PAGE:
§ Mr. Arthur Greenwood
Will the Leader of the House state the Business for the next series of Sittings?
§ The Secretary of State for Foreign Affairs (Mr. Eden)
The Business for the next series of Sittings will be as follows:
First Sitting Day—Report and Third Reading of the Catering Wages Bill.
Second Sitting Day—Report stage of the Budget Resolutions; Consideration of the Lords Amendments to the Agriculture (Miscellaneous Provisions) Bill; and Motion to approve the War Damage (Highways Scheme) Order.
Third Sitting Day—The House will Adjourn for the Easter Recess.
If there is time during the week, progress will be made with the Settled Land and Trustee Acts (Court's General Powers) Bill [Lords], Evidence and Powers of Attorney Bill [Lords], and Courts (Emergency Powers) Bill [Lords].
§ Sir P. Harris
Can my right hon. Friend indicate when a day is likely to be available for the discussion of the refugees problem?
§ Mr. A. Bevan
Is the right hon. Gentleman aware that there is on the Order Paper a Motion in the names of a large number of hon. Members on the subject of workmen's compensation, and that for over a fortnight we have asked for facilities for a discussion of this? Can he give an idea when that Motion can be discussed, because in the mining industry there is very great dissatisfaction on the subject?
§ [This House is of opinion that the scales of payment to injured workmen under the Workmen's Compensation Act, 1925, deny a reasonable standard of living to the injured workman and his dependants and delays his restoration to full industrial employment, and calls upon the Government to take steps to raise the rates provided for in the 1925 Act by 50 per cent., and to adjust the method of calculating pre-accident earnings 1390 so that the injured workmen may be compensated on an equitable basis.]
§ Earl Winterton
In accordance with what I think is the usual practice, can my right hon. Friend say what are the topics which have been submitted to Mr. Speaker as suitable for discussion on the Motion for the Adjournment for the Easter Recess, or will he make an announcement early in the next series of Sittings?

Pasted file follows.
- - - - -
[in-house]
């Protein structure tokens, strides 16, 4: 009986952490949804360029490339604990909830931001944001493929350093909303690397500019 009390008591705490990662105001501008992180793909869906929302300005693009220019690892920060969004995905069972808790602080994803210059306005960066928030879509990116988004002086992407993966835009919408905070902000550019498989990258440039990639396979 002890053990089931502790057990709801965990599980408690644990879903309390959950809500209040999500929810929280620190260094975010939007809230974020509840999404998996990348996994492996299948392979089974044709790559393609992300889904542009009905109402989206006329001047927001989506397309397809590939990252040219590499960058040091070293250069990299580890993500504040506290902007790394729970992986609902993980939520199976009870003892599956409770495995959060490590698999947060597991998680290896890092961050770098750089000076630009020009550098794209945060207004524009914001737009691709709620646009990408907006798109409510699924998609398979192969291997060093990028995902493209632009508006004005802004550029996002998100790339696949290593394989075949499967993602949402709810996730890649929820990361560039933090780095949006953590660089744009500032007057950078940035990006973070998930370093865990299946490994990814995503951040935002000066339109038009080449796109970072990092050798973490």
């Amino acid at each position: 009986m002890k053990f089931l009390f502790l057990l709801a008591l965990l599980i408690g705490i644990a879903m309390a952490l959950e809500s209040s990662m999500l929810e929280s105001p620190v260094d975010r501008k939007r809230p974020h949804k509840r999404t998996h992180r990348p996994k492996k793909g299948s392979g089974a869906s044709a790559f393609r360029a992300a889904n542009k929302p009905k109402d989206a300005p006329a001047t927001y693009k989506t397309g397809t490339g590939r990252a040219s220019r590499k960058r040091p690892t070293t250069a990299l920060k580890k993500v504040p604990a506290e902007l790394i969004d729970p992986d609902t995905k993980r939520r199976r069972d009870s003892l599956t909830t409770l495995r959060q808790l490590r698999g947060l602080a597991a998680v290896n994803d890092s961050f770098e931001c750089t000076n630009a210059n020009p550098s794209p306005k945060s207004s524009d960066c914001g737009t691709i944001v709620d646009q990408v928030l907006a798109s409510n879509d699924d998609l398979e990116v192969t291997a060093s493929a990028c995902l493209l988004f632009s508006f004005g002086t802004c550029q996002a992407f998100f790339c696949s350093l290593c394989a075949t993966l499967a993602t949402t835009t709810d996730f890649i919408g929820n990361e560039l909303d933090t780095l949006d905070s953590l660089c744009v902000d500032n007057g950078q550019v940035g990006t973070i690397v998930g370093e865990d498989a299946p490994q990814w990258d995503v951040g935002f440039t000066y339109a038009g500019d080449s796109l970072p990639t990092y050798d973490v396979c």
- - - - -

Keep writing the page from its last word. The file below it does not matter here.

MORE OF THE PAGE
§ Sir H. O'Neill
Does the Prime Minister intend to make any general statement on the war before the Easter Recess?
§ Mr. Granville
In view of the fact that the Prime Minister's Four-Year Plan has been discussed in another place and is to be discussed at the Easter conferences, would it be irreverent to suggest that we might have an opportunity of discussing it in the near future in the House of Commons?
§ Mr. McGovern
Can the right hon. Gentleman give us any information about the proposed Debate on the new legislation concerning old age pensions, as a large number of hon. Members are very dissatisfied on this matter?
§ Mr. Ness Edwards
With regard to workmen's compensation, is not the right hon. Gentleman aware that on three previous occasions we were referred to the ordinary channels, and now apparently the ordinary channels have dried up, and another technique has been suggested? Will the right hon. Gentleman reconsider the position with regard to workmen's compensation, which is creating very serious dissatisfaction?
§ Mr. R. J. Taylor
Is the right hon. Gentleman aware that there is tremendous dissatisfaction in the coalfields about the basic rate of compensation?
§ Mr. A. Bevan
Does the right hon. Gentleman suggest that no representations whatsoever have been made to him by representatives of this party?
In view of the anxiety of relatives, may we have a statement on the shackling of prisoners before the Adjournment for Easter?
§ Mr. Gallacher
Can we get any information as to when we are going to have the Hydro-Electric Development (Scotland) Bill, or would the right hon. Gentleman consider handing it over to the Scottish Members to operate it during the Recess?